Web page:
Sunday, February 20, 2011

On February 20

On this day in ...
... 1976 (35 years ago today), Dr. René Cassin died in Paris, 88 years after his birth in Bayonne, France. Having earned his Ph.D. in law from the University of Aix-en-Provence in 1914, Cassin was wounded as an infantryman during World War I, then began a career in the teaching and promotion of human rights and humanitarian law. Among his many posts: delegate to the League of Nations, chief legal adviser during World War II to de Gaulle's French government in exile, President of the Permanent Court of Arbitration, and President of the European Court of Human Rights. Central to his legacy was his service as the 1st vice chair of the U.N. Commission on Human Rights: along with Chair Eleanor Roosevelt and others, Cassin was instrumental in the drafting and promulgation of the 1948 Universal Declaration of Human Rights, an instrument that he contended "had not just moral, but legal weight" within the system established by the Charter of the United Nations:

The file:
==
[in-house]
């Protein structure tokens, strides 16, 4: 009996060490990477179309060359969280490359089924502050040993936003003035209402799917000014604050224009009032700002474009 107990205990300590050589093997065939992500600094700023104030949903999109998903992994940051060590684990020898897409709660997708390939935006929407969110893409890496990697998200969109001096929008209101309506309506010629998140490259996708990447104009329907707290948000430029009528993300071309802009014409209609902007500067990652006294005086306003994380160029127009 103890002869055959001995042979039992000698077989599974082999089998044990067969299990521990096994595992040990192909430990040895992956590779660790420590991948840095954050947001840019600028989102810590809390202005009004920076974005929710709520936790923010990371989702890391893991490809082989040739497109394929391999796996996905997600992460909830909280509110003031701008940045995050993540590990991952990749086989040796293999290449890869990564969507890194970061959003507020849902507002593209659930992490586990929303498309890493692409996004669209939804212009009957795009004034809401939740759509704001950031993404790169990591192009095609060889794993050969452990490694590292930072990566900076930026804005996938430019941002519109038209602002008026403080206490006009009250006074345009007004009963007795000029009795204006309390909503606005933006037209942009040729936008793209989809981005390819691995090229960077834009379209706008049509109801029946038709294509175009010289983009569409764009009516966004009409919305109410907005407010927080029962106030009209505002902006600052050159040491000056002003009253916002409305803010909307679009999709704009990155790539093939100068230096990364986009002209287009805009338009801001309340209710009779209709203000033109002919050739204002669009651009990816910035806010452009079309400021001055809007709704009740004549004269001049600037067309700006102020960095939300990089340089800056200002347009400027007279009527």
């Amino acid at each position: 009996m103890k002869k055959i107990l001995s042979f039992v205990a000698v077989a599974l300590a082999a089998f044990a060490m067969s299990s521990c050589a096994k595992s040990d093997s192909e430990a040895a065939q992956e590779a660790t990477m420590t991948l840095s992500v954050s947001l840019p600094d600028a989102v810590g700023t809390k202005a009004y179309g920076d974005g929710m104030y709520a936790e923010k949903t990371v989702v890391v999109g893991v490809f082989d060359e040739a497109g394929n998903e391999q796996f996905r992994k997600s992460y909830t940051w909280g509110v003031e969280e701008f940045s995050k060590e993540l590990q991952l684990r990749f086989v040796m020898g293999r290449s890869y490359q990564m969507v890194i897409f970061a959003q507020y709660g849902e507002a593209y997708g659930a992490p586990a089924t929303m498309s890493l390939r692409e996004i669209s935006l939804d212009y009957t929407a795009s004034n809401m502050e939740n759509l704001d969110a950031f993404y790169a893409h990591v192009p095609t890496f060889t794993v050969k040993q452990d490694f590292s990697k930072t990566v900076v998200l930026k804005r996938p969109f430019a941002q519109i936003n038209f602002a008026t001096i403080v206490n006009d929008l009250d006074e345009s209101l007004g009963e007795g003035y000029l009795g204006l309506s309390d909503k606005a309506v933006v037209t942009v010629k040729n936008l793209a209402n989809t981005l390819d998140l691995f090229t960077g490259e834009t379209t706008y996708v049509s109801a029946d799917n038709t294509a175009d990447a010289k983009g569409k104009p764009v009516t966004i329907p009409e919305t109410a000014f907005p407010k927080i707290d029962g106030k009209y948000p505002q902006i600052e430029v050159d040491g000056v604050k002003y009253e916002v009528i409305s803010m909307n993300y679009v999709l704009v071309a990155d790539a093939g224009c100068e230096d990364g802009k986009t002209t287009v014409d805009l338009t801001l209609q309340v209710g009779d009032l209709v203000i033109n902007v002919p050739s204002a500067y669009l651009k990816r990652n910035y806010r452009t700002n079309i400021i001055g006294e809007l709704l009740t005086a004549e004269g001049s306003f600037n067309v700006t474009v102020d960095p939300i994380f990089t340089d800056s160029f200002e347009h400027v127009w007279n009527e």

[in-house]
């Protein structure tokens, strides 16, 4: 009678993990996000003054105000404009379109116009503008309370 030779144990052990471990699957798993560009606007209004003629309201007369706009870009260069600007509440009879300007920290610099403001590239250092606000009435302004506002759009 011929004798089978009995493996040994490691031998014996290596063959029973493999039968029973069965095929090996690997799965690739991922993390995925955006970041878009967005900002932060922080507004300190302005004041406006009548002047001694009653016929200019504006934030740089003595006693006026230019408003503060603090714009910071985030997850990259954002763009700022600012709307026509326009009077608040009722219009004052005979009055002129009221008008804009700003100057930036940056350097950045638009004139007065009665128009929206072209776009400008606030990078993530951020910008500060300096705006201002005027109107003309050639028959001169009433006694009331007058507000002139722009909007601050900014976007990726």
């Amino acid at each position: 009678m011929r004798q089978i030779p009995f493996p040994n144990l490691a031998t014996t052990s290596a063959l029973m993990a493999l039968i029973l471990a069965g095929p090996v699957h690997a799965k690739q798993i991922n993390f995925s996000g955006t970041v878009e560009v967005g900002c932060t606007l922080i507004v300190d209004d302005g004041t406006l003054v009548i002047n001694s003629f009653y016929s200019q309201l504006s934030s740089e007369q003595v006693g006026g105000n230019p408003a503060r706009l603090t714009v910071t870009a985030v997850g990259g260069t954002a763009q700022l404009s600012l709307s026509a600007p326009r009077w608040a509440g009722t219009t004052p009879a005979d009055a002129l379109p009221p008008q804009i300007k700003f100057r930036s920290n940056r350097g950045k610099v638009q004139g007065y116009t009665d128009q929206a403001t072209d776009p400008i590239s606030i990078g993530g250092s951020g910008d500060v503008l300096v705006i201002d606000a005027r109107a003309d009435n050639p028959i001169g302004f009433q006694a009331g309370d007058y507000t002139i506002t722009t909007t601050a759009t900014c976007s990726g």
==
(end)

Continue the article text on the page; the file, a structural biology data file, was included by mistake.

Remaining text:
It was the development of the Charter which had brought human rights within the scope of positive international law. That being so, it could not be said that the Declaration was a purely theoretical instrument. It was only a potential instrument; but that fact in no way detracted from the binding force of the provisions of the Charter.
(credit for 1947 U.N. photo of Cassin, right, with Roosevelt) Winner of the 1968 Nobel Peace Prize, Cassin is interred in the Panthéon in Paris.

(Prior February 20 posts are here, here, here, and here.)

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